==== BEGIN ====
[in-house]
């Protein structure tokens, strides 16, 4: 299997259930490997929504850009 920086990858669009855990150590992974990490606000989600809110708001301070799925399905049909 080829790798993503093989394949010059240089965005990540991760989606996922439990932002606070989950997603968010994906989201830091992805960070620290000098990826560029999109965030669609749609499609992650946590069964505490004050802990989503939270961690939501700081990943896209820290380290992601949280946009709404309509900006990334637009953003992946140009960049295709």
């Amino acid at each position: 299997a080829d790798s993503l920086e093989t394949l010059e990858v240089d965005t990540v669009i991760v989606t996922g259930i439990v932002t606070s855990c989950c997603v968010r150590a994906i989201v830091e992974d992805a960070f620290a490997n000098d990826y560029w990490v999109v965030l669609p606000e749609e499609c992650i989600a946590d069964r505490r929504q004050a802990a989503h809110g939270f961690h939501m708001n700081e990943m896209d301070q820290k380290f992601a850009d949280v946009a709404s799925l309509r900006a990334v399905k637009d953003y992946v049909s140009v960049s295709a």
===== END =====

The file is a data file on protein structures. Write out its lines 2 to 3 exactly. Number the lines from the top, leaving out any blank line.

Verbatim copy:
């Protein structure tokens, strides 16, 4: 299997259930490997929504850009 920086990858669009855990150590992974990490606000989600809110708001301070799925399905049909 080829790798993503093989394949010059240089965005990540991760989606996922439990932002606070989950997603968010994906989201830091992805960070620290000098990826560029999109965030669609749609499609992650946590069964505490004050802990989503939270961690939501700081990943896209820290380290992601949280946009709404309509900006990334637009953003992946140009960049295709």
């Amino acid at each position: 299997a080829d790798s993503l920086e093989t394949l010059e990858v240089d965005t990540v669009i991760v989606t996922g259930i439990v932002t606070s855990c989950c997603v968010r150590a994906i989201v830091e992974d992805a960070f620290a490997n000098d990826y560029w990490v999109v965030l669609p606000e749609e499609c992650i989600a946590d069964r505490r929504q004050a802990a989503h809110g939270f961690h939501m708001n700081e990943m896209d301070q820290k380290f992601a850009d949280v946009a709404s799925l309509r900006a990334v399905k637009d953003y992946v049909s140009v960049s295709a």